Editor’s Note: Freelance war reporter Alex Quade, who usually covers U.S. Special Forces on combat missions down-range, uncovers this story of a political battle on the home front.
HONOLULU — As America celebrates the 4th of July, and the world commemorates the centennial of World War I, one U.S. state is in danger of losing a memorial to its veterans killed in action.
The city of Honolulu is considering demolishing its official memorial to the fallen of World War I and moving a portion of the memorial across the street to the site of a separate remembrance plaque. Ten thousand service members from the then-Hawaiian territories fought in the Great War; 101 were killed.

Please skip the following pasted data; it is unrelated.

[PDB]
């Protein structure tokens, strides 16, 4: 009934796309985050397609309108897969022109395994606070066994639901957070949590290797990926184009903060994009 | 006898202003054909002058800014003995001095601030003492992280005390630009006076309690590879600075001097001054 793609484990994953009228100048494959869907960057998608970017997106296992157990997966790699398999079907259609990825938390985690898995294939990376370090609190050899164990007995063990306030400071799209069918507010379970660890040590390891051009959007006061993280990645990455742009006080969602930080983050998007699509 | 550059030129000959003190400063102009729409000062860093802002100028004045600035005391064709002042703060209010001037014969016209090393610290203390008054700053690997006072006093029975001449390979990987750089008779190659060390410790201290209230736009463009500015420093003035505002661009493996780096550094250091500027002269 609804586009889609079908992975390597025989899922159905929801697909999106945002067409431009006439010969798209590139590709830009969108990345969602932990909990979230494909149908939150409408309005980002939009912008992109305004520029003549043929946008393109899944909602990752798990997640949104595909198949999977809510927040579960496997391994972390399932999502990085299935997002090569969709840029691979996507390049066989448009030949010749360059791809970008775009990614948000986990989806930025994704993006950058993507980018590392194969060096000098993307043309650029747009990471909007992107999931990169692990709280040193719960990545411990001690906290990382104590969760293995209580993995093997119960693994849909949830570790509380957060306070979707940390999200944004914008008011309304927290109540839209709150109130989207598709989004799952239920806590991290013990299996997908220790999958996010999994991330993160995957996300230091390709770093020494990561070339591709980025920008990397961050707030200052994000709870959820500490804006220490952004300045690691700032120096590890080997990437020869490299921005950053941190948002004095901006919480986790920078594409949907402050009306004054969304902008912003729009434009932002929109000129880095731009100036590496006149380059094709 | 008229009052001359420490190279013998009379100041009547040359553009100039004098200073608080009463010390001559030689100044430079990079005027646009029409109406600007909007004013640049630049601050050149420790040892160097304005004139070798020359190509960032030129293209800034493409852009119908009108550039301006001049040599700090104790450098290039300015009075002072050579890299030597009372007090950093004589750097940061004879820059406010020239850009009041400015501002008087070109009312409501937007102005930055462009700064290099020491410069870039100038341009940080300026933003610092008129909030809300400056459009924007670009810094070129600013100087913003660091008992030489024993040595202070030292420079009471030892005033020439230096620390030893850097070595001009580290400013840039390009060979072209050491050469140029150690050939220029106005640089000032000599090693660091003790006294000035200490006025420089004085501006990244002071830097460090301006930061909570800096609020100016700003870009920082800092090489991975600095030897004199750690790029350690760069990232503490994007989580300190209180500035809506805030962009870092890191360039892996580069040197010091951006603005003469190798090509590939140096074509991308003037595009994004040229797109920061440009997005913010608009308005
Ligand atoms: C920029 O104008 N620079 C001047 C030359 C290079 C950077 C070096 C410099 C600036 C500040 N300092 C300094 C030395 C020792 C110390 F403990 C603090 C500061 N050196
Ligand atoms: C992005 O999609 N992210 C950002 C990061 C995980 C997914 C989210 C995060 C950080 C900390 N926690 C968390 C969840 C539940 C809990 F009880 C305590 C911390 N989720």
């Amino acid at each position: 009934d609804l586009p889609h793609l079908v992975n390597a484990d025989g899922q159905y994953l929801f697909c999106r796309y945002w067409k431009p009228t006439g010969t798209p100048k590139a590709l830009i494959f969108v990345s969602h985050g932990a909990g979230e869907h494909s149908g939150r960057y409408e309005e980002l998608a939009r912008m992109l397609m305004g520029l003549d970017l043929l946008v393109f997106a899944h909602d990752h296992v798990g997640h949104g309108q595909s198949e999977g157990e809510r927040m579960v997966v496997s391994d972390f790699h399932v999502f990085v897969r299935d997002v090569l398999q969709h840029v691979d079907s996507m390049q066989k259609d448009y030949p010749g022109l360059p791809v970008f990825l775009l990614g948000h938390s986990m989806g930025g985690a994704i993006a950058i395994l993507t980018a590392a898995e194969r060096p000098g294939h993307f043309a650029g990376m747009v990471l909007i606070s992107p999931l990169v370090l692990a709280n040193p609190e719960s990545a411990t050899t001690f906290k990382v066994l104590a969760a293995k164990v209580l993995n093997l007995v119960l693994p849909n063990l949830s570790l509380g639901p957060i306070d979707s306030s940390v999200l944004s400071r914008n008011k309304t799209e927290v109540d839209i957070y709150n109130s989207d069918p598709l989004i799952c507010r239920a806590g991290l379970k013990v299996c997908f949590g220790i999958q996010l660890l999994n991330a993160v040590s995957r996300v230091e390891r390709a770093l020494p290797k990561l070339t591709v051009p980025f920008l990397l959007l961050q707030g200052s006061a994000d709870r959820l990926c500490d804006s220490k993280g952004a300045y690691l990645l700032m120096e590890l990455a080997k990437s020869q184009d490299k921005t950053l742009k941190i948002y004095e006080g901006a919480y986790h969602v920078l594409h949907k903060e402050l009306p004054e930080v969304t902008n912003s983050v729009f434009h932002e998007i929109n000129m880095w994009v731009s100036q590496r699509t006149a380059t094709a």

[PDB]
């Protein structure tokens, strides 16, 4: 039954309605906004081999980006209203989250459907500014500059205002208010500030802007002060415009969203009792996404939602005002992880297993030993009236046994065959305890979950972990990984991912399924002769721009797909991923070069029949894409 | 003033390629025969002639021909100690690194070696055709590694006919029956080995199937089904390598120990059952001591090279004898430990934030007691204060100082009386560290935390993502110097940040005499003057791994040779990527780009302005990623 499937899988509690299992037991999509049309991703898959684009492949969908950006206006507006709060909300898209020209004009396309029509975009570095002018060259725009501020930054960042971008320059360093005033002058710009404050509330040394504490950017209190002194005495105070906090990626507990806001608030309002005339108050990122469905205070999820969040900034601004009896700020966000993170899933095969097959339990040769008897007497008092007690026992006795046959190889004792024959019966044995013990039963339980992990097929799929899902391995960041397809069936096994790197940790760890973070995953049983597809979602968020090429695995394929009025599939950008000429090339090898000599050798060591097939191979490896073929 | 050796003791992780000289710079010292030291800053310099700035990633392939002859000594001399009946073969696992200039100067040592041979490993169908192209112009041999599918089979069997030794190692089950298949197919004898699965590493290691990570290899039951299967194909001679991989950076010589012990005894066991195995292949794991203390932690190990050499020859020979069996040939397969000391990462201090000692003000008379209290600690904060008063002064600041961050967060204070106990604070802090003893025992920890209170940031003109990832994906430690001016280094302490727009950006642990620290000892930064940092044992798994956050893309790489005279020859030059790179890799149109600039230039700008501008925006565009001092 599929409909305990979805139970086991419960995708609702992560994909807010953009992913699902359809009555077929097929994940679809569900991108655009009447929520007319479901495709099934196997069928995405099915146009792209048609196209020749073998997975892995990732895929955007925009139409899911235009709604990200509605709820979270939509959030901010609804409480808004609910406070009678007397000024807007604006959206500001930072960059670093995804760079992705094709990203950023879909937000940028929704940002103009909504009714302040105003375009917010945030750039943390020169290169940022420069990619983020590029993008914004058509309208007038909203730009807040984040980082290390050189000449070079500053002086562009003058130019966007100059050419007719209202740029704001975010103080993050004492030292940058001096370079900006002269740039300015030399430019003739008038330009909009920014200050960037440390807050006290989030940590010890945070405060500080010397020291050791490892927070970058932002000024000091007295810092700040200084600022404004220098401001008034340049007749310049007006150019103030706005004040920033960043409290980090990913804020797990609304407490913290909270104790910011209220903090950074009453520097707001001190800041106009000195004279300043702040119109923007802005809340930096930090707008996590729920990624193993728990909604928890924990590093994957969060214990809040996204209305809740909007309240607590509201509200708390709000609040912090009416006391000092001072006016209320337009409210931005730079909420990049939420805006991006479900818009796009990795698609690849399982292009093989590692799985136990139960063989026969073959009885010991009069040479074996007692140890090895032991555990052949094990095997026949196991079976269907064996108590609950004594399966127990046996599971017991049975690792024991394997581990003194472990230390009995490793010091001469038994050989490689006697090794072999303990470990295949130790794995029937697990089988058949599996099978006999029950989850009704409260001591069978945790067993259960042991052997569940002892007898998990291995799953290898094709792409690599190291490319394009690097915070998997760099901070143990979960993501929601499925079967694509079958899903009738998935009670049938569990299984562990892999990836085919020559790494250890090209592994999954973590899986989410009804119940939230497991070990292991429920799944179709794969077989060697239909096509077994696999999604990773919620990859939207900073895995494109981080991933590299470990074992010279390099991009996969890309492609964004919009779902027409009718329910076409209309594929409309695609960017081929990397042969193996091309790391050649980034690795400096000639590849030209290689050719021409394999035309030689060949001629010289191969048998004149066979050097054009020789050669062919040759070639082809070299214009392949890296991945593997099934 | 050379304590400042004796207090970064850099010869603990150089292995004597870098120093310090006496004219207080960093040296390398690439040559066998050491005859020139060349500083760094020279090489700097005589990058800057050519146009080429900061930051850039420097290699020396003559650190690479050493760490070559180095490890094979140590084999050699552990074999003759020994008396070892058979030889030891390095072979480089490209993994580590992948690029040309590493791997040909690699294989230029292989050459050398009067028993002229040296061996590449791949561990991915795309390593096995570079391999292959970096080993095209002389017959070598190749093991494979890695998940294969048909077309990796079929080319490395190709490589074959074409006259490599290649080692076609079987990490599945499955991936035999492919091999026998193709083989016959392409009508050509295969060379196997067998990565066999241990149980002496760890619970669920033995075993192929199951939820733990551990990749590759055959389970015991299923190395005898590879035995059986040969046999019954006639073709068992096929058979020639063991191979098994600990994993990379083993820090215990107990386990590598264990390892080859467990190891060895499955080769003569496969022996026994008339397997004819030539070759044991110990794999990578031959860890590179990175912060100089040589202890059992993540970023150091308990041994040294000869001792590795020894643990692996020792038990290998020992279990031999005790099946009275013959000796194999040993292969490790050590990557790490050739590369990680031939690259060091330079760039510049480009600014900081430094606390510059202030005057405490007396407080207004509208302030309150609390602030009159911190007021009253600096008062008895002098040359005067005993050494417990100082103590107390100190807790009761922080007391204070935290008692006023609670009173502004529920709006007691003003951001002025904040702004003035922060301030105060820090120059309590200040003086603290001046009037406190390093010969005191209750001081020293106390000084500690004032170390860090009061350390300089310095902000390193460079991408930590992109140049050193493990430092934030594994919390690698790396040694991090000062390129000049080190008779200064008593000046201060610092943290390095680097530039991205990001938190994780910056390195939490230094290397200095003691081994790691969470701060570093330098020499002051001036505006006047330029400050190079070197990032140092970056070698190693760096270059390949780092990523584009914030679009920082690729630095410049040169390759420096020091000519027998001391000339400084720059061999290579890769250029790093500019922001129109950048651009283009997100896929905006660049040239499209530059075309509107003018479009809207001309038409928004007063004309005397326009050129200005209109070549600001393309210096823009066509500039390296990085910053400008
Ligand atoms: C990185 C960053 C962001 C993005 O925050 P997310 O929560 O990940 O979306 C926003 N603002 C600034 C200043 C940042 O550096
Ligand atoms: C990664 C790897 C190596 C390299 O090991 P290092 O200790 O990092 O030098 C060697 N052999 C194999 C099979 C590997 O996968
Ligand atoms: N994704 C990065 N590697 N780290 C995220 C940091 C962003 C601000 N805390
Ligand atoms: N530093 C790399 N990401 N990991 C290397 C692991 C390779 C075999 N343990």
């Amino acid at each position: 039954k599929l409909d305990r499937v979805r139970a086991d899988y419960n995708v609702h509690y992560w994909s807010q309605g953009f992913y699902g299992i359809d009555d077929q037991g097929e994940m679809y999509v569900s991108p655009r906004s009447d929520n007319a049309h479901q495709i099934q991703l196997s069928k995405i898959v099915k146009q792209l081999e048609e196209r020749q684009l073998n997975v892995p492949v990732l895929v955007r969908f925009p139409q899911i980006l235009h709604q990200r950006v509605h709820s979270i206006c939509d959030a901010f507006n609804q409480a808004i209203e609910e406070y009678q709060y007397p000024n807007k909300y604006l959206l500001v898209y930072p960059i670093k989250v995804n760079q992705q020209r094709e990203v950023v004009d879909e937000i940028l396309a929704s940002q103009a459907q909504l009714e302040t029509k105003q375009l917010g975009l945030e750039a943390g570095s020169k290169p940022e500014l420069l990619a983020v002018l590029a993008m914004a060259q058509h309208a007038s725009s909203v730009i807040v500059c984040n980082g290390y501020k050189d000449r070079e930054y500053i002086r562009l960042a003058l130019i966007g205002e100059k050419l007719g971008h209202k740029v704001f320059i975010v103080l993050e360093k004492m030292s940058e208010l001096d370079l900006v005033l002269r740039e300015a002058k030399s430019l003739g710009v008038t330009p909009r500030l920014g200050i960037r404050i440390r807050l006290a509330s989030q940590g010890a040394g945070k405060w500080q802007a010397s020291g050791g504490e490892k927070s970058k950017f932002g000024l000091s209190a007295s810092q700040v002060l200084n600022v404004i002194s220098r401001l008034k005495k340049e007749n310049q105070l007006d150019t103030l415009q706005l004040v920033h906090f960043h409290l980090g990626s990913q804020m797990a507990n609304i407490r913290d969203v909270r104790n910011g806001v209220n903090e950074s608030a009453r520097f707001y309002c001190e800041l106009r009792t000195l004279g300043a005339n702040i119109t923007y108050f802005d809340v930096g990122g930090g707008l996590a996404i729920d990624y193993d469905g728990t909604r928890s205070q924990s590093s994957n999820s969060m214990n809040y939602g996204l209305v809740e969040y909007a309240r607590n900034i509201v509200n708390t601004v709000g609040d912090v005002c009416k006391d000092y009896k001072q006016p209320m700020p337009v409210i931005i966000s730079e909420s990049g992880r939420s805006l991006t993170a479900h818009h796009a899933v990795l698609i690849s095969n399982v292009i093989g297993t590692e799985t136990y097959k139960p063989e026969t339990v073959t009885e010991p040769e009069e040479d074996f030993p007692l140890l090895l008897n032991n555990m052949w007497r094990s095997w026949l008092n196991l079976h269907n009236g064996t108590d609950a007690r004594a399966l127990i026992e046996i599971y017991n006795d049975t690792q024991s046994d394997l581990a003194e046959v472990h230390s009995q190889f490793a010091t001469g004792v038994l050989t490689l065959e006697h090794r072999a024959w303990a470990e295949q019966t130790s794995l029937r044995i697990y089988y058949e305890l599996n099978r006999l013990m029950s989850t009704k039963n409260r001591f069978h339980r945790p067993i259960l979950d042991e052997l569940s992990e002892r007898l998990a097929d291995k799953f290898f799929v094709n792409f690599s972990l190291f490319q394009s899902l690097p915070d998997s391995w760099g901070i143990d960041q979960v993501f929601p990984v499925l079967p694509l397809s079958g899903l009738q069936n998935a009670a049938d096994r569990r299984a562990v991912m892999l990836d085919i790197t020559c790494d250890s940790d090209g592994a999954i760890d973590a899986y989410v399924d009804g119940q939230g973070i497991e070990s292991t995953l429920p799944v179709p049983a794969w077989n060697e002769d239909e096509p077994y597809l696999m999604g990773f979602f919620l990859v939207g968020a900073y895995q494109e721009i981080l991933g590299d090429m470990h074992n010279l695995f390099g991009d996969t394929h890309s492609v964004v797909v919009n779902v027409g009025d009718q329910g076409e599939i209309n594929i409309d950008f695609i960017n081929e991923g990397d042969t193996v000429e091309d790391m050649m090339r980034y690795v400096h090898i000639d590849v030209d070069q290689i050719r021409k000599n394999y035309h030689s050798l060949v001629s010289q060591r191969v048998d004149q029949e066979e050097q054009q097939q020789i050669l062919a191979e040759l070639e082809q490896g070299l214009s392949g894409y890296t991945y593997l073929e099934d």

Descendants of those killed are fighting the city over the fate of the Waikiki War Memorial Natatorium. First opened in 1927, the salt water swimming pool fell into disrepair after years of neglect and was closed in 1979.
Despite being listed as a “national treasure” by the National Trust for Historic Preservation, and recognized by the World War I Centennial Commission and American Battle Monuments Commission as unique among our national war memorials, it is under threat by interests who want to tear it down to make way for a beach and who cite the high cost of repairing it.
Before passing away, Senator and Medal of Honor recipient Daniel Inouye even weighed in on this situation, saying: “I am fully supportive [of] current efforts to preserve, restore, and improve this historic landmark.”
This is the story behind the fight to save the memorial and honor those who served.